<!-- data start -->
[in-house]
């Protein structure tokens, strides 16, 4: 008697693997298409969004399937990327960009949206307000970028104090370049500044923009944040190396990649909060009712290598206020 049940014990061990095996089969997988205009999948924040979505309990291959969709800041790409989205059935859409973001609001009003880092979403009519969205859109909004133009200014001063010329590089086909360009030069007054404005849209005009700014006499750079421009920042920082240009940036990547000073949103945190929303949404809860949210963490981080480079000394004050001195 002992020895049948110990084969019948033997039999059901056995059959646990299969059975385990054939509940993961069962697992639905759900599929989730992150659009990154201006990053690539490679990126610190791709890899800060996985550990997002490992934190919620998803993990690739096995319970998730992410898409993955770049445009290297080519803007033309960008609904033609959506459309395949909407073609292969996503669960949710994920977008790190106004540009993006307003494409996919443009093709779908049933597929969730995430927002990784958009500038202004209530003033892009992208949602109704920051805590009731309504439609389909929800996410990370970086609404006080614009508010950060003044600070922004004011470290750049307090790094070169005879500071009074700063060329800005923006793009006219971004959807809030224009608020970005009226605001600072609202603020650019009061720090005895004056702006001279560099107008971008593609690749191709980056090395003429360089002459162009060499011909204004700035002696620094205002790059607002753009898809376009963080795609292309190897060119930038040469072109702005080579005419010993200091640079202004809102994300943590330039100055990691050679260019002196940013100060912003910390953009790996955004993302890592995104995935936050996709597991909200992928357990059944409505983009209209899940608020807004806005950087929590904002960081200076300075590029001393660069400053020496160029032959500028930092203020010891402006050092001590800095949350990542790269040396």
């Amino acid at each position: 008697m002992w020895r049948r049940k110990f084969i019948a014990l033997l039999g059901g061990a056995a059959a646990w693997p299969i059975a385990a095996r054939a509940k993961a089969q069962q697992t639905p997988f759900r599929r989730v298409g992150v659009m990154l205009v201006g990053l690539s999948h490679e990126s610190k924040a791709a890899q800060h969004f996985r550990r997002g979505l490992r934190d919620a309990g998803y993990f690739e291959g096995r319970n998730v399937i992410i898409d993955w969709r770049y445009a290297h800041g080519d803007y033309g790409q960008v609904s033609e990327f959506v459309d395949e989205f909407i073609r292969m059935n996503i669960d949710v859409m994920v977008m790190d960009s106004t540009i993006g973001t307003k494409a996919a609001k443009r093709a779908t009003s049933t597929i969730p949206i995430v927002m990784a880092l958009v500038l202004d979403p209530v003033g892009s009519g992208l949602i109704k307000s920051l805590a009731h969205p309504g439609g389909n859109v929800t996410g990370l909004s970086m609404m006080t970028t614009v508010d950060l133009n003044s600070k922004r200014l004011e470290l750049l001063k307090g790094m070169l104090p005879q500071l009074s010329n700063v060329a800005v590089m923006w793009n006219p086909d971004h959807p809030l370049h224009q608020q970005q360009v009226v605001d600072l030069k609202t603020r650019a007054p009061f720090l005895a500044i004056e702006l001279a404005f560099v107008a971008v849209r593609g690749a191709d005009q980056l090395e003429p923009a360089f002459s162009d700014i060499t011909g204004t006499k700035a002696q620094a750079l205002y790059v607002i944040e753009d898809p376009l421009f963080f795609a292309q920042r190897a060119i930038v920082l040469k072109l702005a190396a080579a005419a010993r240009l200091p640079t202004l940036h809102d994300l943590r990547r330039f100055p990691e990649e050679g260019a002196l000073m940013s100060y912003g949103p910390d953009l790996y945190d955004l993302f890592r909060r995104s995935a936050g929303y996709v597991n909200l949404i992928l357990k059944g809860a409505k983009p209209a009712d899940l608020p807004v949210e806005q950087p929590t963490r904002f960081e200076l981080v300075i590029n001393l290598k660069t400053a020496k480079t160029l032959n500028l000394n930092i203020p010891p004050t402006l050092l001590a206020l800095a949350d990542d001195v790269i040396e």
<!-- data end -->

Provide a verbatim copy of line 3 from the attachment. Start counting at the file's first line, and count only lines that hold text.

């Amino acid at each position: 008697m002992w020895r049948r049940k110990f084969i019948a014990l033997l039999g059901g061990a056995a059959a646990w693997p299969i059975a385990a095996r054939a509940k993961a089969q069962q697992t639905p997988f759900r599929r989730v298409g992150v659009m990154l205009v201006g990053l690539s999948h490679e990126s610190k924040a791709a890899q800060h969004f996985r550990r997002g979505l490992r934190d919620a309990g998803y993990f690739e291959g096995r319970n998730v399937i992410i898409d993955w969709r770049y445009a290297h800041g080519d803007y033309g790409q960008v609904s033609e990327f959506v459309d395949e989205f909407i073609r292969m059935n996503i669960d949710v859409m994920v977008m790190d960009s106004t540009i993006g973001t307003k494409a996919a609001k443009r093709a779908t009003s049933t597929i969730p949206i995430v927002m990784a880092l958009v500038l202004d979403p209530v003033g892009s009519g992208l949602i109704k307000s920051l805590a009731h969205p309504g439609g389909n859109v929800t996410g990370l909004s970086m609404m006080t970028t614009v508010d950060l133009n003044s600070k922004r200014l004011e470290l750049l001063k307090g790094m070169l104090p005879q500071l009074s010329n700063v060329a800005v590089m923006w793009n006219p086909d971004h959807p809030l370049h224009q608020q970005q360009v009226v605001d600072l030069k609202t603020r650019a007054p009061f720090l005895a500044i004056e702006l001279a404005f560099v107008a971008v849209r593609g690749a191709d005009q980056l090395e003429p923009a360089f002459s162009d700014i060499t011909g204004t006499k700035a002696q620094a750079l205002y790059v607002i944040e753009d898809p376009l421009f963080f795609a292309q920042r190897a060119i930038v920082l040469k072109l702005a190396a080579a005419a010993r240009l200091p640079t202004l940036h809102d994300l943590r990547r330039f100055p990691e990649e050679g260019a002196l000073m940013s100060y912003g949103p910390d953009l790996y945190d955004l993302f890592r909060r995104s995935a936050g929303y996709v597991n909200l949404i992928l357990k059944g809860a409505k983009p209209a009712d899940l608020p807004v949210e806005q950087p929590t963490r904002f960081e200076l981080v300075i590029n001393l290598k660069t400053a020496k480079t160029l032959n500028l000394n930092i203020p010891p004050t402006l050092l001590a206020l800095a949350d990542d001195v790269i040396e």